Handling Change Management Non-Compliance

Jim emails ‘Put this one in the blog if you like, but edit out the numbers and change my name. I have to keep track of a 000’s of computers that are on customer sites (we don’t own the equipment need to know where it is). The trouble is our engineers move things and change things without telling me. We have a procedure but it’s routinely not followed. What can I do or should I start looking for another job?’.

Hi ‘Jim’ and thanks for emailing. It’s probably a bit early to start sending your CV out, as there are a few things you can do and suggest to make improvements.

I know from our follow-up emails that you have a Change procedure at your company – the trouble is that it isn’t being followed. A crucial part of your Change process (and indeed most such processes) is the step where the Asset Management/Configuration Management process is informed, allowing records to be brought up-to-date and re-verified.

This non-conformance leads to all sorts of problems, such as: someone phones up to report a problem with equipment which you have registered against site X, but the equipment has been moved to site Y (and subsequently cannot be found) I also know that there is a lot of movement going on each week.

The temptation might be to storm into the Service Delivery Manager’s office and demand that everyone is fired. However, it’s always best to be constructive when trying to solve problems, so I’d try to do a bit of fact-finding first.

I’d want to find out is why the Change procedures, that should notify you of all movements and Changes, are not being followed. Specifically, I’d want to find out:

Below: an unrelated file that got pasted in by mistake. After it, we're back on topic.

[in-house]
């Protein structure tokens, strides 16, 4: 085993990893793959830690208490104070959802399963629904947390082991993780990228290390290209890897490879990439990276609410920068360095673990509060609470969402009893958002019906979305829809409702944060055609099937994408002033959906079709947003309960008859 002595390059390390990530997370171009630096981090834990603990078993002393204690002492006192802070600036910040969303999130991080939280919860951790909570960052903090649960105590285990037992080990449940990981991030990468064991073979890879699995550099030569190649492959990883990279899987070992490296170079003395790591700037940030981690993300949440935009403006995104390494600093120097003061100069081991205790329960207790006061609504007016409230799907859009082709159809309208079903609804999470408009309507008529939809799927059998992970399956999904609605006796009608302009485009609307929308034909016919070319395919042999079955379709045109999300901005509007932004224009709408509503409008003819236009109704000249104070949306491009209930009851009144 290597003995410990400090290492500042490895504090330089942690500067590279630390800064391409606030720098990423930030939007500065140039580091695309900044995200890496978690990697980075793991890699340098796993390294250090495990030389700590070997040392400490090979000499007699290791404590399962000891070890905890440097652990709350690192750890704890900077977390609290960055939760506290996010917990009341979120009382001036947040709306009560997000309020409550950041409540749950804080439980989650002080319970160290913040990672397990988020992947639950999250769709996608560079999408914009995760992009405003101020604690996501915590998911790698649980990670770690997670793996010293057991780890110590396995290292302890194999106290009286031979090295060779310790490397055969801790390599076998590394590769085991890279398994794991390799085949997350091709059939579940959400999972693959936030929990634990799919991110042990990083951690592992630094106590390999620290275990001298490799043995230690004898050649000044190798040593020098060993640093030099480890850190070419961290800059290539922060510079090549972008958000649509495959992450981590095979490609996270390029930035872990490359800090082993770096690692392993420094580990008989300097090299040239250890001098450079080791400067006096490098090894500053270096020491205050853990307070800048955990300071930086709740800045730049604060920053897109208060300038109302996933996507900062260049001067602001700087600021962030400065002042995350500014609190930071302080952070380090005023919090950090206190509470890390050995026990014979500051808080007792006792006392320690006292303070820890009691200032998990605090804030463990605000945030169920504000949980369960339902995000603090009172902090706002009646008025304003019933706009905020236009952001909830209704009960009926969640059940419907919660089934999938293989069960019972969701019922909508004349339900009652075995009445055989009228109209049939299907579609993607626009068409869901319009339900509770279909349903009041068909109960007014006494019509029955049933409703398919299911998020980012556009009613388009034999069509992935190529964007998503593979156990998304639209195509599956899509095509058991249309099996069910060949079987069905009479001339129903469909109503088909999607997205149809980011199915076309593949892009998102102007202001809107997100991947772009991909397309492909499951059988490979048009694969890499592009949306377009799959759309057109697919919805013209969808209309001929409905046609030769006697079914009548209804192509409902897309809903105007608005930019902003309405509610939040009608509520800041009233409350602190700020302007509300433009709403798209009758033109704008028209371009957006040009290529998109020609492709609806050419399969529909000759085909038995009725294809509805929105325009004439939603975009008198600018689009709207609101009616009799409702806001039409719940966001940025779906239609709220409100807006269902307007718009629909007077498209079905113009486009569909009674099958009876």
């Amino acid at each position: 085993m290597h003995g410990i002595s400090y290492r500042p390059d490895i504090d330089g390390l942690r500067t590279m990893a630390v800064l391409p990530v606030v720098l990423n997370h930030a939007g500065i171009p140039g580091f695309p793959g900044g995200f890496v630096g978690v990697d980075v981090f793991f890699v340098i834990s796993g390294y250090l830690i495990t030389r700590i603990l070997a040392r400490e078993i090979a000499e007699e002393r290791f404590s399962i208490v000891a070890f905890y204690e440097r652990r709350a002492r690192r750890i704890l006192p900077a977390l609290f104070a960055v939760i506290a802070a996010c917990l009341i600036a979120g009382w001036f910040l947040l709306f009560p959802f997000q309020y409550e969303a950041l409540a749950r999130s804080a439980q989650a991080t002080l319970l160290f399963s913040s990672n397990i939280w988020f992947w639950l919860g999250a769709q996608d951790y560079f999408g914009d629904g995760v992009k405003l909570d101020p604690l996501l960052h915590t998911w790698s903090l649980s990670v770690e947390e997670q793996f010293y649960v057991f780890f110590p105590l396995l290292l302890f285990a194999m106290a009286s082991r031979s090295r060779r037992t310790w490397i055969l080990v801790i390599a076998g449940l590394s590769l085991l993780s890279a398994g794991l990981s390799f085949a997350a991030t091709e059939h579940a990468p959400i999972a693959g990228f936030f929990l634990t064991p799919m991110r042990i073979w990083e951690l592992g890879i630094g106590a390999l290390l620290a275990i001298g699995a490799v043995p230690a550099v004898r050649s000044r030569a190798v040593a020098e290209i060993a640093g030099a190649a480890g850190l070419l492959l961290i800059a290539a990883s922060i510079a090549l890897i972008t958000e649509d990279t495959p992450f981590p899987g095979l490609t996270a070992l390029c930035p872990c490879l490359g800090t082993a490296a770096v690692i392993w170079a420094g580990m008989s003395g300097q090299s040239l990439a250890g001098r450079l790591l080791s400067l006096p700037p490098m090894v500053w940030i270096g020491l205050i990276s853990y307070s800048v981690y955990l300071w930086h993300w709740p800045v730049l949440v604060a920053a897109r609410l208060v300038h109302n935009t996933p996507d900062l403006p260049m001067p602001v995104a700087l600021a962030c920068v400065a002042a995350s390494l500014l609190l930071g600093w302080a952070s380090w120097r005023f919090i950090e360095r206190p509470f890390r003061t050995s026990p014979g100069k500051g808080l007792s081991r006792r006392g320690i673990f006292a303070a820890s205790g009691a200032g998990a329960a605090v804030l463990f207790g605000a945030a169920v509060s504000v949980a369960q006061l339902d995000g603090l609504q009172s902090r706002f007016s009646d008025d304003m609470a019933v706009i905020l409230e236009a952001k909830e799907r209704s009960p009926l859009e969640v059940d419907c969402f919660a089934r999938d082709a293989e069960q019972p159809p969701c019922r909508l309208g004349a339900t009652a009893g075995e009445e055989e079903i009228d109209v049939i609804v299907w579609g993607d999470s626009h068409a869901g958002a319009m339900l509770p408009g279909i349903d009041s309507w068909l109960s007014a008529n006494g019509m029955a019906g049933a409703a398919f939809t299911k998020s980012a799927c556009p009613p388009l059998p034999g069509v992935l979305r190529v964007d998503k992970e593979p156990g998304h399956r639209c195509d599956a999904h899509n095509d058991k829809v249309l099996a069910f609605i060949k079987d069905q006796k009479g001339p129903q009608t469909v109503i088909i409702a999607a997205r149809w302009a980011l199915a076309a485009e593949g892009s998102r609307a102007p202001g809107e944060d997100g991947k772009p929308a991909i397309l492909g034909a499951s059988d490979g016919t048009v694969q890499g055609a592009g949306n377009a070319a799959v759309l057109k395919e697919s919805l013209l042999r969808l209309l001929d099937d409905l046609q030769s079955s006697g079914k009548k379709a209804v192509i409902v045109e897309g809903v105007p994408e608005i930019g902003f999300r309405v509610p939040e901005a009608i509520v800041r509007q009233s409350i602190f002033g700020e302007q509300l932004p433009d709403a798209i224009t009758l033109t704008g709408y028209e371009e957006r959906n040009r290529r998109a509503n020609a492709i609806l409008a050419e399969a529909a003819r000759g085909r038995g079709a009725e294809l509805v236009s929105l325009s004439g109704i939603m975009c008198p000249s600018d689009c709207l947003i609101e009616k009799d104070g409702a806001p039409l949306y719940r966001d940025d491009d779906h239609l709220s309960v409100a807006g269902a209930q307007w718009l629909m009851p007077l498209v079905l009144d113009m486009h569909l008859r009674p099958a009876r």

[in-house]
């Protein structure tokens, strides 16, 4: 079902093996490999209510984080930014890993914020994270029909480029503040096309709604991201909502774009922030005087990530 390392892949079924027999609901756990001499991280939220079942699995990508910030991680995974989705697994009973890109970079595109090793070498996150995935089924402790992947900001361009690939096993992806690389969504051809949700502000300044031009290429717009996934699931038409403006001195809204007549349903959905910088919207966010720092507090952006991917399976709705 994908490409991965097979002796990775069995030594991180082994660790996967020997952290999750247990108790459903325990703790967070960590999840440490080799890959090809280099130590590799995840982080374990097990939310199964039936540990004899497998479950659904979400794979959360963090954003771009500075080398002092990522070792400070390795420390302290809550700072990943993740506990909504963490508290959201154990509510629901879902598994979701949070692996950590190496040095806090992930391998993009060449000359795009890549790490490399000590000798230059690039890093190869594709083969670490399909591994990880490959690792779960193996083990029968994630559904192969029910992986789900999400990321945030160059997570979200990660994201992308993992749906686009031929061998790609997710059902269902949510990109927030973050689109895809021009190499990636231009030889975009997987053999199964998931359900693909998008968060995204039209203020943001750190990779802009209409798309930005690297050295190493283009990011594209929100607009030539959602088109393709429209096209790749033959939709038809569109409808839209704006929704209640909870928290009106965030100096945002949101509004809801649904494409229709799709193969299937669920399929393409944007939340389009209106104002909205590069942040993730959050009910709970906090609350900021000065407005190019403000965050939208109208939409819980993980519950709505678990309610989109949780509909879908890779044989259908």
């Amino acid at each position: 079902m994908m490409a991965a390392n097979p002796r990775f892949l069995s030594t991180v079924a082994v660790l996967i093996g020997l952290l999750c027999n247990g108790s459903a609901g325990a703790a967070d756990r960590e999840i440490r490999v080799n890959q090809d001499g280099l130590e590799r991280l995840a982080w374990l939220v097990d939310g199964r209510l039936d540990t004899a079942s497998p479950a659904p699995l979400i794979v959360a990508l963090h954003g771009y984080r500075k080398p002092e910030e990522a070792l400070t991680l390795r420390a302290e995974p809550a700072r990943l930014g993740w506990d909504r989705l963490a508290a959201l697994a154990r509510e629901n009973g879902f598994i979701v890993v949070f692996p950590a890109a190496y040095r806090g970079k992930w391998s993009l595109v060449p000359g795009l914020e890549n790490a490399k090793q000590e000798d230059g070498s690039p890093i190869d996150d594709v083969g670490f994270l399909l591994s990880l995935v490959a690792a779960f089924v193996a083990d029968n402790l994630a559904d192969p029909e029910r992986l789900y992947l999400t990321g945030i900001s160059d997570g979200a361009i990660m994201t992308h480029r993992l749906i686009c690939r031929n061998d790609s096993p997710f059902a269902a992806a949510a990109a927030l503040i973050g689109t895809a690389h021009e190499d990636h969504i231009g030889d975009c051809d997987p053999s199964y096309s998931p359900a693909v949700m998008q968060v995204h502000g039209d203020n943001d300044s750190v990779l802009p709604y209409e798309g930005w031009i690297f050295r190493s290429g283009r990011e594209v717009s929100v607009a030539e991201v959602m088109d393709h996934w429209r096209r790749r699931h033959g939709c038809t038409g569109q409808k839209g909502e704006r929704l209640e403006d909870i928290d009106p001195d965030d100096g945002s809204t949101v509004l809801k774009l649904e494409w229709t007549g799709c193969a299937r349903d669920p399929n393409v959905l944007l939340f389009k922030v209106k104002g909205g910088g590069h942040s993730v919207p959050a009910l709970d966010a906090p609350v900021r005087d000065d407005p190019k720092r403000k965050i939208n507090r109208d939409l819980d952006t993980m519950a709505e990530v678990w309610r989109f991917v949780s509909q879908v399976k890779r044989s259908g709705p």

• If no-one actually knows about these procedures
  • If the Change procedures are generally known about but are not followed because of some negative perception (it might be they are perceived as cumbersome and bureaucratic)
  • If there was a general culture of apathy and non-cooperation
  • Other cultural factors at play (such as significant time pressure placed on field engineers who respond by moving from one job straight to the next)

What you discover on the fact-find will enable you to suggest solutions.

  • Procedure not understood or known > More training, better documentation
  • Procedures known but not followed > Suggests a re-drafting of your procedures, and/or greater management support and enforcement

… and so on. Be careful how you do your fact-find. Specifically, be careful of asking just managers, who often have a completely different view of the organisation from technicians and engineers.

It also might be the case you need more senior managerial support than you are getting – this is a really vital ingredient. Assuming that any issues with your working practices themselves have been resolved, you sometimes need senior managers to remind people that compliance is mandatory, and not optional.